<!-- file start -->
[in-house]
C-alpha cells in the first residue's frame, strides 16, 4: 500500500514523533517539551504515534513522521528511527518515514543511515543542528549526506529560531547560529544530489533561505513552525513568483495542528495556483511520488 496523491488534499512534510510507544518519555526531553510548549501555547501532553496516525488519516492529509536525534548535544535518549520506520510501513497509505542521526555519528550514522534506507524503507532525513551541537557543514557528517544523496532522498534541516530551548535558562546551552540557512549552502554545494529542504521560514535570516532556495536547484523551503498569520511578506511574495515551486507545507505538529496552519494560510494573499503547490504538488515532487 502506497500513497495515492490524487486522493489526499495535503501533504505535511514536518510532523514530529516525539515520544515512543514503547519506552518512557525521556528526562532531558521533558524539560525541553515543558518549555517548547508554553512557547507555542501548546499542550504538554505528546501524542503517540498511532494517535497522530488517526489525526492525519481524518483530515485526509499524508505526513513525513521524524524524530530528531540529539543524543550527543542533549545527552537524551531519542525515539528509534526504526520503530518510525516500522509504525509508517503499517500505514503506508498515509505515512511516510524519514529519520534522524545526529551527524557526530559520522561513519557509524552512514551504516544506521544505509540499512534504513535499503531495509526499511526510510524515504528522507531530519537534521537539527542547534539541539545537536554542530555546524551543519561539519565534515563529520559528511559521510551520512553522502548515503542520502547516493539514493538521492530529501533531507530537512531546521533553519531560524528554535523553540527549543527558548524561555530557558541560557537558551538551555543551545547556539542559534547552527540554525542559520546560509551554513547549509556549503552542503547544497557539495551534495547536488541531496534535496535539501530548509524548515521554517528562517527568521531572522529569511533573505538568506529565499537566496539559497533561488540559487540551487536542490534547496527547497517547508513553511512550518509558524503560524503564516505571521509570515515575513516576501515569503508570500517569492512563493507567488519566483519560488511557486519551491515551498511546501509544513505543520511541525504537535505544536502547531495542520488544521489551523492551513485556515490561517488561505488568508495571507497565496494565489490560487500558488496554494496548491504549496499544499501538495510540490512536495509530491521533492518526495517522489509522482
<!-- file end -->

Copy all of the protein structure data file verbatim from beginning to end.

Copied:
[in-house]
C-alpha cells in the first residue's frame, strides 16, 4: 500500500514523533517539551504515534513522521528511527518515514543511515543542528549526506529560531547560529544530489533561505513552525513568483495542528495556483511520488 496523491488534499512534510510507544518519555526531553510548549501555547501532553496516525488519516492529509536525534548535544535518549520506520510501513497509505542521526555519528550514522534506507524503507532525513551541537557543514557528517544523496532522498534541516530551548535558562546551552540557512549552502554545494529542504521560514535570516532556495536547484523551503498569520511578506511574495515551486507545507505538529496552519494560510494573499503547490504538488515532487 502506497500513497495515492490524487486522493489526499495535503501533504505535511514536518510532523514530529516525539515520544515512543514503547519506552518512557525521556528526562532531558521533558524539560525541553515543558518549555517548547508554553512557547507555542501548546499542550504538554505528546501524542503517540498511532494517535497522530488517526489525526492525519481524518483530515485526509499524508505526513513525513521524524524524530530528531540529539543524543550527543542533549545527552537524551531519542525515539528509534526504526520503530518510525516500522509504525509508517503499517500505514503506508498515509505515512511516510524519514529519520534522524545526529551527524557526530559520522561513519557509524552512514551504516544506521544505509540499512534504513535499503531495509526499511526510510524515504528522507531530519537534521537539527542547534539541539545537536554542530555546524551543519561539519565534515563529520559528511559521510551520512553522502548515503542520502547516493539514493538521492530529501533531507530537512531546521533553519531560524528554535523553540527549543527558548524561555530557558541560557537558551538551555543551545547556539542559534547552527540554525542559520546560509551554513547549509556549503552542503547544497557539495551534495547536488541531496534535496535539501530548509524548515521554517528562517527568521531572522529569511533573505538568506529565499537566496539559497533561488540559487540551487536542490534547496527547497517547508513553511512550518509558524503560524503564516505571521509570515515575513516576501515569503508570500517569492512563493507567488519566483519560488511557486519551491515551498511546501509544513505543520511541525504537535505544536502547531495542520488544521489551523492551513485556515490561517488561505488568508495571507497565496494565489490560487500558488496554494496548491504549496499544499501538495510540490512536495509530491521533492518526495517522489509522482